As in the case of credibility, attention is only a necessary, but not sufficient, condition to stimulate learning. Values shape and affect the acquisition of information. Lupia underlines that ‘if prospective learners see the information as sufficiently related to their values, then prospective learners will have greater motivation to use the information in the way that the educator desires’ (106). Since values are diverse and often contrasting, Chapter Ten focuses on diversity management. Lupia thus addresses one of the most compelling tasks for political communicators, and challenges the simplistic approach of averaging positions into a mean one. Such a strategy would be ineffective, since the average value-system might correspond to none of the actual individual positions within the public. Instead, he argues, an ‘educator’ should acknowledge the variance in values, and find the ‘sweet-pots’ that grant the highest level of acceptance. For instance, in an audience formed by two groups, the ‘educator’ should either find the common ground or highlight the reasons that can make the ‘loser’ tolerate a trade-off, in light of an accepted value.
If Part I concentrates on why political ignorance exists and on how to overcome it, Part II discusses the measurement and interpretation of ‘recall data’. Indeed, ‘better measurement and more accurate inferences from data can help educators more effectively diagnose whether individuals have the knowledge they need to achieve desired competences’ (191). There are two central arguments. Firstly, ‘competence […] does not require the ability to recall all the facts’ (194). Secondly, it is necessary to understand what recall questions uncover about sophistication. Using examples from surveys of the US public, Lupia shows how – as other scholars have also found – political ignorance is often overestimated: ‘the irony here is that many scholars and pundits feel free to castigate the public for its ignorance […] without checking their own facts first’ (212). The main takeaway is that any ‘educator’ should know what the data is really telling, and whether other factors influence the frequency of ‘don’t know’ or ‘incorrect’ answers. Part II hence proposes how to build better surveys and to assess the results of research, arguing for an analysis of individual results over aggregate measures or scales.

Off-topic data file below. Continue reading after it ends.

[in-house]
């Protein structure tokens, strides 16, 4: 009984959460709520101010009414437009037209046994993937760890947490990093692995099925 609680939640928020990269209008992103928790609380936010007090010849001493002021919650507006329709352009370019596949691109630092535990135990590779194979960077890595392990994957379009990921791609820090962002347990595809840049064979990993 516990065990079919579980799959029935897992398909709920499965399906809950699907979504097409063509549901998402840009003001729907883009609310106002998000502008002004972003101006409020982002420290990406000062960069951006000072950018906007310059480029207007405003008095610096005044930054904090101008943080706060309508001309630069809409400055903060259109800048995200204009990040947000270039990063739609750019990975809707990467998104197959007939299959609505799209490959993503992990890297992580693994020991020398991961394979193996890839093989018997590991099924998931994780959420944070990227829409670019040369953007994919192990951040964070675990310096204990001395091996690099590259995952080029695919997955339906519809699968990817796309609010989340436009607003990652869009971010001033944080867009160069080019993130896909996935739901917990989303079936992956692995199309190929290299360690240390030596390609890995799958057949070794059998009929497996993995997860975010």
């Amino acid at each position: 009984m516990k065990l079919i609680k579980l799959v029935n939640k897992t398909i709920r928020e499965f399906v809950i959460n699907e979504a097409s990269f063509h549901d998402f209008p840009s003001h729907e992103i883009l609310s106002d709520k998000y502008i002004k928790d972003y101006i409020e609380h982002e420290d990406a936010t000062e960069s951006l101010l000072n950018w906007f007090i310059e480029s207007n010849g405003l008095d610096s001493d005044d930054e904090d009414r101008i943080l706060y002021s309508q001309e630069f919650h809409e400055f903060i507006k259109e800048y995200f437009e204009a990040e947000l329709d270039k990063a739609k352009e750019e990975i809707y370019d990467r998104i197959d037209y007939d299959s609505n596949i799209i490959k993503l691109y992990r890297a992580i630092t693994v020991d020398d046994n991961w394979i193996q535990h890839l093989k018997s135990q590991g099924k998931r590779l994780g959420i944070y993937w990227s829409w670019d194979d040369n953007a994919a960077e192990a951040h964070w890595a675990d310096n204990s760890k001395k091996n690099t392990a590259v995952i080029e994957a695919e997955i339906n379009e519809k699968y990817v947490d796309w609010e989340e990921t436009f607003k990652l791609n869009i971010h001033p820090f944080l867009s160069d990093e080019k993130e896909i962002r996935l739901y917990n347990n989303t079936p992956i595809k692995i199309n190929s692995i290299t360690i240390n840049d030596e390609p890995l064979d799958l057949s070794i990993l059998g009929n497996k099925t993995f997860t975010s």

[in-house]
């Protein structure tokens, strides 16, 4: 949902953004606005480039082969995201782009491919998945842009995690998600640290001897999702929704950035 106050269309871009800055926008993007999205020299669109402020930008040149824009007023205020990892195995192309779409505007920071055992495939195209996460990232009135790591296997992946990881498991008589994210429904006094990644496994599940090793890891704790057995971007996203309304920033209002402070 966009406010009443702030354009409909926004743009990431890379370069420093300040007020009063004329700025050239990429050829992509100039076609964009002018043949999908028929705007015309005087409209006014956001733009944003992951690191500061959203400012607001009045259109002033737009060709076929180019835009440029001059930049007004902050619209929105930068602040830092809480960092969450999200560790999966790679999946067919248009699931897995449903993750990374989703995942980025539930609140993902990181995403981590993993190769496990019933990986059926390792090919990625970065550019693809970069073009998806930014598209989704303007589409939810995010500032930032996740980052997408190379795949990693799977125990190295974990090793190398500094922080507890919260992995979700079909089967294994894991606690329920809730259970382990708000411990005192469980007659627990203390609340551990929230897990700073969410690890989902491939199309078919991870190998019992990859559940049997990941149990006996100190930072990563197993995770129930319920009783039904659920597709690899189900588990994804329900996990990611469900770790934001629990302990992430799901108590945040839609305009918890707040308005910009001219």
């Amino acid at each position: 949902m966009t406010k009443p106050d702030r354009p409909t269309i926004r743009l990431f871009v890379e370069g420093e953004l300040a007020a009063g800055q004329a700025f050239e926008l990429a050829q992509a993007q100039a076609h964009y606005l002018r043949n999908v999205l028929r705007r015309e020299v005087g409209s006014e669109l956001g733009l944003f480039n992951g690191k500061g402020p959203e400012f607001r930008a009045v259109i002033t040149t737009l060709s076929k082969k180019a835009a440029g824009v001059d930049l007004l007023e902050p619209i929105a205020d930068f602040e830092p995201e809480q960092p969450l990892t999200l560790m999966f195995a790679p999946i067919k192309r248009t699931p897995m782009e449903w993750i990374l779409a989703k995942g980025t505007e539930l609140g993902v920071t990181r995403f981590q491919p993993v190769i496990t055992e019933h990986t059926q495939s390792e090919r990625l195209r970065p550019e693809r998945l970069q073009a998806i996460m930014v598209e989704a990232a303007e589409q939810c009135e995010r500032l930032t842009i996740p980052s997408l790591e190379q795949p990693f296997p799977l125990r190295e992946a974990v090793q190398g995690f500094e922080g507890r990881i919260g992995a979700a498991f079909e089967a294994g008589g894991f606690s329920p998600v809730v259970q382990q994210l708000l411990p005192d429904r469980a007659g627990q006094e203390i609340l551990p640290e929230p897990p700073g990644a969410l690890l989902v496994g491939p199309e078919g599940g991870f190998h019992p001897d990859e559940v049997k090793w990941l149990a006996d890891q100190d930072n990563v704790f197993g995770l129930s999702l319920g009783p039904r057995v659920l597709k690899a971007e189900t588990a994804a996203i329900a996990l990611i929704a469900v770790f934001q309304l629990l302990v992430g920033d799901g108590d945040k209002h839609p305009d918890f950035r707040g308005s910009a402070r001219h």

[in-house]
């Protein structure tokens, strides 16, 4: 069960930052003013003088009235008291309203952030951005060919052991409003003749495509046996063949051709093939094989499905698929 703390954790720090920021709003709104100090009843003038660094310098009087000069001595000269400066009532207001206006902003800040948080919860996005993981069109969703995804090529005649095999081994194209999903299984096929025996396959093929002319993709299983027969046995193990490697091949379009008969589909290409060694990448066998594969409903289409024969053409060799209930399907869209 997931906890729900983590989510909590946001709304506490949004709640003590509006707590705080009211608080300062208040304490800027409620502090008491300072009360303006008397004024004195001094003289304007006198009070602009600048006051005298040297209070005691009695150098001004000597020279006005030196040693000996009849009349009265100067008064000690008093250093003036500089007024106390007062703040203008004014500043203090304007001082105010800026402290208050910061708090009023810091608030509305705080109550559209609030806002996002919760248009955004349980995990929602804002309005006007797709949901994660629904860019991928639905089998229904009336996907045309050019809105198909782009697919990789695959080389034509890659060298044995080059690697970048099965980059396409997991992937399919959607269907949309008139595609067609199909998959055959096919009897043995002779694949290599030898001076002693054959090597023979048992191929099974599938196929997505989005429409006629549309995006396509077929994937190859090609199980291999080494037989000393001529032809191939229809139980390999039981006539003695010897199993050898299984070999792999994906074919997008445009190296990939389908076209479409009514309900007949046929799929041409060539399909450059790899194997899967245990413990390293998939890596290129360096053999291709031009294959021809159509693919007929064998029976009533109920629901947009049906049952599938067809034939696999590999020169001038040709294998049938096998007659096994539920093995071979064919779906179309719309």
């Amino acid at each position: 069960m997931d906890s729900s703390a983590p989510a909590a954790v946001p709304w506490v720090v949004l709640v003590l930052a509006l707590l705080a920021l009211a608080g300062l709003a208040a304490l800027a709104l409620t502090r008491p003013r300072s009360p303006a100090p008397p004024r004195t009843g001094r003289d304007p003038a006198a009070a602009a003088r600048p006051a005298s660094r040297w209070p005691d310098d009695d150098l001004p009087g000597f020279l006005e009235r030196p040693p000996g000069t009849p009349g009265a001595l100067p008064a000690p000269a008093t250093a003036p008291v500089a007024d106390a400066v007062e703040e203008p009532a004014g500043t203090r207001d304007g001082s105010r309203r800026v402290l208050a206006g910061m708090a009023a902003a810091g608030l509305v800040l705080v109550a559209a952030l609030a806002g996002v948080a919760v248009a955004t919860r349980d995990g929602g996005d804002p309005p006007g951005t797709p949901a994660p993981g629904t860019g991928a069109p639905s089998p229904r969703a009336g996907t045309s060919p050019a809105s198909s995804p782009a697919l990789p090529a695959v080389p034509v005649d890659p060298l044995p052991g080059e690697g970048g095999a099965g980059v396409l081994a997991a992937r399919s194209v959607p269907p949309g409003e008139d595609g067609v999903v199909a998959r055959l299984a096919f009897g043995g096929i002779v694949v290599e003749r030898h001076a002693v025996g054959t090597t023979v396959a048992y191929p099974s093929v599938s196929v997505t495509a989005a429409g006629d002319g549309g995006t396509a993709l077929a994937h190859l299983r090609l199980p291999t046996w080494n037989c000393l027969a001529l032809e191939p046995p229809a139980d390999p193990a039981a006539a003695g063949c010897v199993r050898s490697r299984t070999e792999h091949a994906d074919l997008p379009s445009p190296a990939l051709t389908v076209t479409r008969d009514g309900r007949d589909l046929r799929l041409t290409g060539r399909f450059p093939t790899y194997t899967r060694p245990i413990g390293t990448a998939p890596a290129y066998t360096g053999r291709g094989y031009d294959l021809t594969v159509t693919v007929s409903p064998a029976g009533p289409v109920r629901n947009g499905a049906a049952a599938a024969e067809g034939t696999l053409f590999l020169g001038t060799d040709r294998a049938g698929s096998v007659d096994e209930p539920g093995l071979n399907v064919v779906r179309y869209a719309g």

Uninformed thus expands on a mere revision of what we know about political ignorance, offering practical strategies to inform the public and read sophistication data. Albeit not addressing distinctions between positive and negative emotions, the book constitutes one of the best reviews on political ignorance. It addresses the most compelling challenges that any educator will encounter in the endeavour of political education. This book should thus be in the collection of anyone interested in public opinion: while policy-makers and practitioners will benefit from the topics covered in Part I, students, scholars and public opinion analysts will find vital information on data measurement and interpretation in Part II. Moreover, given the sensitivity to ideological diversity that political communication entails, the application of the proposed strategies can be adapted to a wide range of fields. In other words, the potential readership of the book is not limited to political ‘instructors’, but to anyone interested in education and effective communication.
Michele Fenzl is a MPhil/PhD student in the Department of Government of the University of Essex. He holds degrees from the University of Bologna and University of Essex; and has previously held visiting positions at the University of Sussex and King’s College, London. His PhD thesis studies the comparative political economy of income inequality and redistribution, and adopts quantitative methods to analyse the intersections between economic and political inequality.
Note: This review gives the views of the author, and not the position of the LSE Review of Books blog, or of the London School of Economics.